Dog Bite Injury Lawyer in York, PA
Legal help for dog bites and animal attacks in South Central Pennsylvania
Dogs are one of America’s most popular pets. In fact, for most people, dogs are part of the family. Responsible dog owners know how to train their pets, keep them leashed when appropriate to do so, and warn the public if their pet is dangerous. When dog owners fail to do so and you or your child experience a bite or attack, they may be held liable for your injuries. The attorneys at KBG Injury Law can help.
Have you or a loved one been bitten by a dog? You may need a dog bite attorney to help you navigate the legal complexities of the incident. Pennsylvania dog bite laws can be complex, and it is crucial to have strong legal representation on your side – not only to protect your right to compensation, but to ensure no one else suffers another attack. At KBG Injury Law, our personal injury attorneys want to help. Contact us today to find out what we can do for you.
How prevalent are dog bite injuries?
Anyone can be the victim of a dog bite, but children, postal workers and older adults tend to be frequent victims. The American Veterinary Medical Association (AVMA) reports the following facts about dog bites:
- Over 4.5 million Americans suffer dog bites every year, and more than half of these are children.
- Over 800,000 people bitten by dogs require medical intervention.
- Children are the most common victims of dog bites and run the highest risk of severe injury.
- Most dog bites that happen to young children occur during every day activities, with familiar dogs.
- It is not the dog’s breed that determines proclivity to bite; rather the dog’s individual history and temperament.
More importantly, as the AVMA points out, most dog bites are preventable.
What are the different levels of dog bites?
Dog bites and their related injuries can vary widely in severity. The following are the classifications of a dog bite, according to Dr. Ian Dunbar’s Dog Bite Scale, widely used across the dog training industry.
- Level 1: The first level is a warning bite. This is also referred to as an air bite or a snap. In this instance, there is no contact made with your skin, but the animal displays some aggression.
- Level 2: The second level is a bite that involves contact with your skin, but the bite does not puncture the skin. You might experience slight scratches or nicks.
- Level 3: The third level is a bite that causes up to four puncture holes in your skin. These punctures are no deeper than half the length of a dog’s tooth. You may also suffer multiple lacerations and scratches.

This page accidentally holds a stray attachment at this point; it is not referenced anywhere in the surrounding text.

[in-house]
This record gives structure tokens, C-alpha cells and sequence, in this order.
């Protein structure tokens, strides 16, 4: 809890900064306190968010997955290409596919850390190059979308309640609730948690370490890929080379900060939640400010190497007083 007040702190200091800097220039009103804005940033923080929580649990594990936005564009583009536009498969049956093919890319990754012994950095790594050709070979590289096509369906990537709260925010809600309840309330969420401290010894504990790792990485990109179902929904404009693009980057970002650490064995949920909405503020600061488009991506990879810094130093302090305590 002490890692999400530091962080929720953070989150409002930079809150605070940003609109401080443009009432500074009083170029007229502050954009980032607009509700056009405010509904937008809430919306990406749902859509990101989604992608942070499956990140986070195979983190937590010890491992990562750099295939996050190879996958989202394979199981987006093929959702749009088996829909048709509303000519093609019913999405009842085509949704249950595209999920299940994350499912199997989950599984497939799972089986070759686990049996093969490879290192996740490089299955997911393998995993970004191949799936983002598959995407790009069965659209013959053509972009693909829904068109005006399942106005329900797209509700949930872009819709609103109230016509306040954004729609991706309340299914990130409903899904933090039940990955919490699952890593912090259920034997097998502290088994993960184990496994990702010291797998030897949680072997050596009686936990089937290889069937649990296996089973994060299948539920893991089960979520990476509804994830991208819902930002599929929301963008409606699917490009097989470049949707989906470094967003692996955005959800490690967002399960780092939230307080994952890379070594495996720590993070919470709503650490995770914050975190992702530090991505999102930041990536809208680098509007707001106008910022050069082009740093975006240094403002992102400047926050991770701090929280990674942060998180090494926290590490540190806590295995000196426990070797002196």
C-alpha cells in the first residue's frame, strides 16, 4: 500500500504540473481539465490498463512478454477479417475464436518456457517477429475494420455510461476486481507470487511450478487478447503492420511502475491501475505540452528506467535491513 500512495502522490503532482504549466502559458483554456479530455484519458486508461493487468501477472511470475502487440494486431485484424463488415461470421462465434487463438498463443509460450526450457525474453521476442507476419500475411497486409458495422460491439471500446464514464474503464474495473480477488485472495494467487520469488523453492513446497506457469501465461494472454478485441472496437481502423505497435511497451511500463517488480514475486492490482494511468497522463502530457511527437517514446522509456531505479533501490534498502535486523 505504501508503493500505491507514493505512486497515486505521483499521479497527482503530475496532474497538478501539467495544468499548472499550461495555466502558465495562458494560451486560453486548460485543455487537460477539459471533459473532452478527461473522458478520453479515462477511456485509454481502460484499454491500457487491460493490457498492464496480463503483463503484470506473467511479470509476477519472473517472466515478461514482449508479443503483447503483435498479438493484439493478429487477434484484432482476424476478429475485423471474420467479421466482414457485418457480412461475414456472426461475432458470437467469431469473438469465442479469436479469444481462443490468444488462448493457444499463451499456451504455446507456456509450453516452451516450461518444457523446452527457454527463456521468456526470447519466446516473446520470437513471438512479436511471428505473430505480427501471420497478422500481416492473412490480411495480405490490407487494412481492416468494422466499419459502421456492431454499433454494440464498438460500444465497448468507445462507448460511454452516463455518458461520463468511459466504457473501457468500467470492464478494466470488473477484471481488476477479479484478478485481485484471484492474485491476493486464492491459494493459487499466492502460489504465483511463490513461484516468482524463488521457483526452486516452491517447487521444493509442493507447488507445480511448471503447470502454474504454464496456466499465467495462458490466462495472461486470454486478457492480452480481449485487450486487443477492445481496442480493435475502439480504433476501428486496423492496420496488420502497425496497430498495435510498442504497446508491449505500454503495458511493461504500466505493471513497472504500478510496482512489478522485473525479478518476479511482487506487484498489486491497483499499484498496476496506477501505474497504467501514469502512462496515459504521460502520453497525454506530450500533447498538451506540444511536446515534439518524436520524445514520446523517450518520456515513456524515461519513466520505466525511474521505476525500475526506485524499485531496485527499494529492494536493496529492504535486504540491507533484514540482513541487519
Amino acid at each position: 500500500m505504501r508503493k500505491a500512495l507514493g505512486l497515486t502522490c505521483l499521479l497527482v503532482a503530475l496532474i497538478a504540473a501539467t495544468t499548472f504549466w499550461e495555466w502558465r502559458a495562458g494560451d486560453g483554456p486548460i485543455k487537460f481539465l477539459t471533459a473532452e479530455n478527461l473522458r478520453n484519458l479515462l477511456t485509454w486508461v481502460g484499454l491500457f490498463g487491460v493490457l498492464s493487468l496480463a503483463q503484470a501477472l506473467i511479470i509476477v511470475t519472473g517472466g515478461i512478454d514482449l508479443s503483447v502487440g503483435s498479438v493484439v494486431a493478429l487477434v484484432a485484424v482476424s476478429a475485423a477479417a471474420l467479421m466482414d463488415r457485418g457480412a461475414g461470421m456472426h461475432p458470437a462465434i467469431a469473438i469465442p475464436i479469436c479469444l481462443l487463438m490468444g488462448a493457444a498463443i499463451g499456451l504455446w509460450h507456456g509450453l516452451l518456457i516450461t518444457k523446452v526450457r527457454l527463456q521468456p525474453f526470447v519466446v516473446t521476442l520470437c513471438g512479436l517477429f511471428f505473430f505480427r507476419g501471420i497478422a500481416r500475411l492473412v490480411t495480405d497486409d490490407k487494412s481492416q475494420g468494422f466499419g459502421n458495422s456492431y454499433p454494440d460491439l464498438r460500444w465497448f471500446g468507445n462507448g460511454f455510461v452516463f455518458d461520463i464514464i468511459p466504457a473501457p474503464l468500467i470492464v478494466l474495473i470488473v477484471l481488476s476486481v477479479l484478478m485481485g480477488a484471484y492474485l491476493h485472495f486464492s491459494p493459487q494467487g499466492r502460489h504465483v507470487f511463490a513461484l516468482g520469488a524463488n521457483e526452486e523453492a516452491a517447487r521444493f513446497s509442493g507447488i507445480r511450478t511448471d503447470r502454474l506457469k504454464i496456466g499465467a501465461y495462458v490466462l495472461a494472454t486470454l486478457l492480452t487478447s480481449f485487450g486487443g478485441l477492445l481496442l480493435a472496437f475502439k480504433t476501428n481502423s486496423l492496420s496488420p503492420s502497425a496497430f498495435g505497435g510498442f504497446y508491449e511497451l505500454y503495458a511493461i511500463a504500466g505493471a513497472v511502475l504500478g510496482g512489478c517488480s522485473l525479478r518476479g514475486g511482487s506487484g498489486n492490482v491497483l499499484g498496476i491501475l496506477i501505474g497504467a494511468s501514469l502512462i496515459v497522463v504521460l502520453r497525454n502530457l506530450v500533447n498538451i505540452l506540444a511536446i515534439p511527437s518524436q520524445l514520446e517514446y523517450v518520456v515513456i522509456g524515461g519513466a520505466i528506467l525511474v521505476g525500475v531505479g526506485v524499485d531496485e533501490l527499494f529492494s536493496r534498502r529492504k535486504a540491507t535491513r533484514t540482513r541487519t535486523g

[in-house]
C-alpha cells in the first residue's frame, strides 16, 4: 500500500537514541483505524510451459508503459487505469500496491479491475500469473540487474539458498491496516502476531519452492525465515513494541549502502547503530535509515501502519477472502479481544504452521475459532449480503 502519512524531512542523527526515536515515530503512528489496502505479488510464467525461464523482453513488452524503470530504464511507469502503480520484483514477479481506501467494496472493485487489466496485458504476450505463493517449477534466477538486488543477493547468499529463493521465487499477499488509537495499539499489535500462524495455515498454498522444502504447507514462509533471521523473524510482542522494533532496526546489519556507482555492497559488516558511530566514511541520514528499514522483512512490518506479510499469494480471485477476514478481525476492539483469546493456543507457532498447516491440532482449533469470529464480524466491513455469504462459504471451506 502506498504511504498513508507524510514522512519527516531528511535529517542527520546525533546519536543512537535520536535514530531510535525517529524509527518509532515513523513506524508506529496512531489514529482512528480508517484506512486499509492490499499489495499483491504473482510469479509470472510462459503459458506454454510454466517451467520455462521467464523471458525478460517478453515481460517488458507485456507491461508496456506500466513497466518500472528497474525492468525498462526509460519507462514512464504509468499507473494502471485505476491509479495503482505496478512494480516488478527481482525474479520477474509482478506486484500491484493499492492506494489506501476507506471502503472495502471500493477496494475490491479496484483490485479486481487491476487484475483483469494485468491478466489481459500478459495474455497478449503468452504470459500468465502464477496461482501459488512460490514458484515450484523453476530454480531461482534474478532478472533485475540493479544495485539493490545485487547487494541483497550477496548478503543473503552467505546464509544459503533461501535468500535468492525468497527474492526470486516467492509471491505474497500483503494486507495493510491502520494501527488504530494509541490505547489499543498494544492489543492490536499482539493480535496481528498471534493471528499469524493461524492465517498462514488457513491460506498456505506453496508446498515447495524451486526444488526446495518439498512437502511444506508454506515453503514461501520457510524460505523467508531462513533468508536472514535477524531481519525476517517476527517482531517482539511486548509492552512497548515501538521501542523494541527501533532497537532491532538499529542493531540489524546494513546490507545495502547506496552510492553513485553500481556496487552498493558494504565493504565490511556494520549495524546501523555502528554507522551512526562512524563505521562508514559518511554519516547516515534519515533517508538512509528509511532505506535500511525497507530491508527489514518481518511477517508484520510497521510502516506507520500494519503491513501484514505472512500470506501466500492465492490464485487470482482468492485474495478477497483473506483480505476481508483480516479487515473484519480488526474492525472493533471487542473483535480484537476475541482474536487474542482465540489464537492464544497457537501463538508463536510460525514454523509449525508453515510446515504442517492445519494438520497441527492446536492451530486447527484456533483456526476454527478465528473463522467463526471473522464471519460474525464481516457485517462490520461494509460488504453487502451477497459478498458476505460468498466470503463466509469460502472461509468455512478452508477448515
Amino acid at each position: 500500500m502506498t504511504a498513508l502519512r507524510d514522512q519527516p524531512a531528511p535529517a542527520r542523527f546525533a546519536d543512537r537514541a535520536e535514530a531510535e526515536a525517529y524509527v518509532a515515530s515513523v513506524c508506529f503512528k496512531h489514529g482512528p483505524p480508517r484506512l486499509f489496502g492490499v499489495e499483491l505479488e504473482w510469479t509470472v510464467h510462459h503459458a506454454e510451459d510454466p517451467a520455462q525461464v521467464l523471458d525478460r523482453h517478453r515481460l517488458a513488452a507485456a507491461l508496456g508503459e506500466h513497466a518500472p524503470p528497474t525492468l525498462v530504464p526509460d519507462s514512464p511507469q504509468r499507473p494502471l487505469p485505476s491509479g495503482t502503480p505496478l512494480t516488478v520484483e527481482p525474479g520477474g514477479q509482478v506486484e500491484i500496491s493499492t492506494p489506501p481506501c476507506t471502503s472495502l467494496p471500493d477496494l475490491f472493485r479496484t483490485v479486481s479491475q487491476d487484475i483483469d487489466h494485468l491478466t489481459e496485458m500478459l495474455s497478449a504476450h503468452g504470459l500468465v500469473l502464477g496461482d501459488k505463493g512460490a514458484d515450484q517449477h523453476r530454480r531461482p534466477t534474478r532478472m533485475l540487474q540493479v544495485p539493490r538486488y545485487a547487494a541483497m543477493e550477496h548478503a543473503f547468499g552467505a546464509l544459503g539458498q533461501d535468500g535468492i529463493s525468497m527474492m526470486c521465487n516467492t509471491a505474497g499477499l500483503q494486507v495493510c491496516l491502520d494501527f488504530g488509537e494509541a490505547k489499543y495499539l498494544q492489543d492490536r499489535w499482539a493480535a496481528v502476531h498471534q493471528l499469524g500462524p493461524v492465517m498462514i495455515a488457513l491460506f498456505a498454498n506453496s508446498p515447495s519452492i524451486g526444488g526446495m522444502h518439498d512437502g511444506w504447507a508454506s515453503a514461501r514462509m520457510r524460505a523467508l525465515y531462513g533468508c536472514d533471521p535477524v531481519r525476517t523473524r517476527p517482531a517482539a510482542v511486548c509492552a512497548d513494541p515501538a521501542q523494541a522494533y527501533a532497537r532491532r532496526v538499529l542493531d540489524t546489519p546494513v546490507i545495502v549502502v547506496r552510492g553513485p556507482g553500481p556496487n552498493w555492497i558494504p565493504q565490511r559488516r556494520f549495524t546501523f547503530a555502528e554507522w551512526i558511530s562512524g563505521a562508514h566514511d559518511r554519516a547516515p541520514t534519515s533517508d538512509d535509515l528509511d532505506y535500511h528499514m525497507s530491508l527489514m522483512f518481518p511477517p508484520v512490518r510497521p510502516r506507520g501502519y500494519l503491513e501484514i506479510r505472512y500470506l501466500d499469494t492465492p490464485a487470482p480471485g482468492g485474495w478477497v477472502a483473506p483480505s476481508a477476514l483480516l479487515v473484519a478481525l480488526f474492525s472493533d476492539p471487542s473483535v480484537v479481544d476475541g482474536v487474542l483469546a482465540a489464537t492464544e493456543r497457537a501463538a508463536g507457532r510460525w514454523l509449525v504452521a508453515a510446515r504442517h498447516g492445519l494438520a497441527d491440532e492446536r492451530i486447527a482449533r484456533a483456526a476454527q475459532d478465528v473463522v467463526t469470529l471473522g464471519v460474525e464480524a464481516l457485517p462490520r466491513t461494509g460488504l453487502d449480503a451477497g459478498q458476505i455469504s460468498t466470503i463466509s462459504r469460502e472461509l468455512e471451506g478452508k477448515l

- Level 4: The fourth level is a bite that causes as many as four puncture holes in your skin that are deeper than half the length of a dog’s tooth. Additionally, the punctures may have visible gashes and bruising. These characteristics of the bite indicate that the dog bit down on your skin and shook its head while biting.
- Level 5: The fifth level refers to multiple bites or attacks with at least one Level 4 bite.
- Level 6: Bites resulting in Level 6 injuries are fatal.
Dr. Dunbar advises that dogs who attack and “mutilate” with Level 5 and 6 bites are extremely dangerous and “not safe around people.”
These classifications can help you determine the seriousness of your injuries, understand the animal’s behavior and pinpoint what may have caused the dog to bite.
What kinds of injuries happen from dog bites?
Dog bite victims often suffer serious injuries; not just at the moment of the incident but long afterward. Depending on the severity of the attack and the size of the dog, common dog bite injuries include:
- Puncture wounds
- Fractured or broken bones
- Scarring and disfigurement
- Nerve damage
After a dog bite or attack, injury victims also often experience emotional distress, including post-traumatic stress disorder. In addition to ongoing medical care, you or your child may require psychological counseling to help cope with the terrible thing that happened. At KBG Injury Law, our legal team works to ensure you receive all the financial compensation to which you are entitled, so you can get all the help you need.
What should I do after a dog bite or attack?
The circumstances of a dog bite situation can affect the steps you should take afterward. Important factors to consider include who owns the dog, whether you know the owner, and whether you need medical attention. Follow these steps after you or a family member are bitten by a dog:
Collect information from the owner and witnesses
If you or a loved one has been bitten by a dog, obtain as much information as you can. Do you know the owner? Was the dog exhibiting aggressive or strange behavior? Is the animal a puppy?